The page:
I’ve heard a lot of people bash Delirium because, even though it’s a dystopian, it lacked the same edge people expect from comparable novels like Divergent and Hunger Games. It’s definitely more of a romance-heavy title (for obvious reasons, given the concept), which didn’t bother me too much in this first book. In fact, I’ve read it twice. The second time was in preparation to continue the series, but I never quite made it around to reading more… again. I think I’m worried it will go the route of most YA trilogies and give me an entire middle book of useless angst and very little plot progression. I also think, aside from a few side enigma characters I’d like to know more about, I probably have a pretty good idea where the story is going to end up, and am not sure I want to commit the time to get there. It’s weird lol. Maybe eventually I’ll finally pick up the rest of the trilogy, but for now I’m content to consider it an open-ended stand alone that I enjoyed immensely.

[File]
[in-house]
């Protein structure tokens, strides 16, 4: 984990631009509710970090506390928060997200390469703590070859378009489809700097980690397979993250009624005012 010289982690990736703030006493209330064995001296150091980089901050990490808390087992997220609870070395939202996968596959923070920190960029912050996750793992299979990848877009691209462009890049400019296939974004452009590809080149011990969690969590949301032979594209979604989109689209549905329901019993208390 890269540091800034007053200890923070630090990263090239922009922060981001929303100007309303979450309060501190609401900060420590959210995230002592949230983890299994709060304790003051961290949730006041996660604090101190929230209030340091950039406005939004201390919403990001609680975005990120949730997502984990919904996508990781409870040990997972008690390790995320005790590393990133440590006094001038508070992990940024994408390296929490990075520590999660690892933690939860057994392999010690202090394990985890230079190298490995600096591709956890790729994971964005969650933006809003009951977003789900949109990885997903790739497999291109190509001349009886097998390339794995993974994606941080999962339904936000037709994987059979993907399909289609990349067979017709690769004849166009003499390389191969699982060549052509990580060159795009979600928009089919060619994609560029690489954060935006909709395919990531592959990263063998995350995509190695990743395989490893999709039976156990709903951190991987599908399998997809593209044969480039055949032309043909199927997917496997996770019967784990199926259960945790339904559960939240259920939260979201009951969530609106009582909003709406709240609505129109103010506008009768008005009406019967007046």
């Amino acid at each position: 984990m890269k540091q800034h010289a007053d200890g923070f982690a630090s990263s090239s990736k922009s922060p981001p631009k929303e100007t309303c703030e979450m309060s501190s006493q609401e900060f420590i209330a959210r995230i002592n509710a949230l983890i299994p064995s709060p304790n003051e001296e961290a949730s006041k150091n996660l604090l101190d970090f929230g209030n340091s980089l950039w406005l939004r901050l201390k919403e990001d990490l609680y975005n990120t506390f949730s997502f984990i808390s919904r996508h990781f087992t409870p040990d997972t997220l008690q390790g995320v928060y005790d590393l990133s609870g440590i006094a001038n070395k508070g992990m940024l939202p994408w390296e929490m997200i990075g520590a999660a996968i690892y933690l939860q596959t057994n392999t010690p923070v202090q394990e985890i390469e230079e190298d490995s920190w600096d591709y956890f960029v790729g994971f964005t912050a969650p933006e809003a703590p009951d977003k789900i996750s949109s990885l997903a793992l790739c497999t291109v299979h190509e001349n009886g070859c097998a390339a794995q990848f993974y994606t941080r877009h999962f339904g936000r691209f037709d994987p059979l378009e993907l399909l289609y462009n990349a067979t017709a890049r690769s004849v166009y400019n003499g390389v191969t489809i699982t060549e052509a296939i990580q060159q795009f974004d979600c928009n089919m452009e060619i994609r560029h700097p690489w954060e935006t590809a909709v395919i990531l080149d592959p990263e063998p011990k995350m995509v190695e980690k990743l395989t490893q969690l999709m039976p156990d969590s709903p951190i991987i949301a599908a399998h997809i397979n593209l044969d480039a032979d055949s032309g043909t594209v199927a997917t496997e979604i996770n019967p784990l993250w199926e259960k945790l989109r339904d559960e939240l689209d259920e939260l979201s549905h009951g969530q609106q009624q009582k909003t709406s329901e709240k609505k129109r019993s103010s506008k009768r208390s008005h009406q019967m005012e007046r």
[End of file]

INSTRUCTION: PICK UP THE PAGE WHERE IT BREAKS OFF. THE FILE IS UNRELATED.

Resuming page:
Recommendations: if you like the more fanciful, romance-driven YA dystopians, this is one of the better ones. There’s a whole sub-genre that I call “girls in pretty dresses in a slightly dystopic world” that I can’t seem to get enough of. This book has the same feel as those.

Other books you might like:

by Niki Hawkes

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Book Review: The Guardian by A.J. Hartley

Guardian by A.J. Hartley

Title: Guardian

Author: A.J. Hartley

Series: Steeplejack #3

Genre: Either YA Fantasy or Adult Fantasy… it’s one ofthose that straddles both genres and I keep changing my mind on where to shelve it. It reads more YA, but the format of the books suggests it belongs in a different category. Perhaps even Mystery.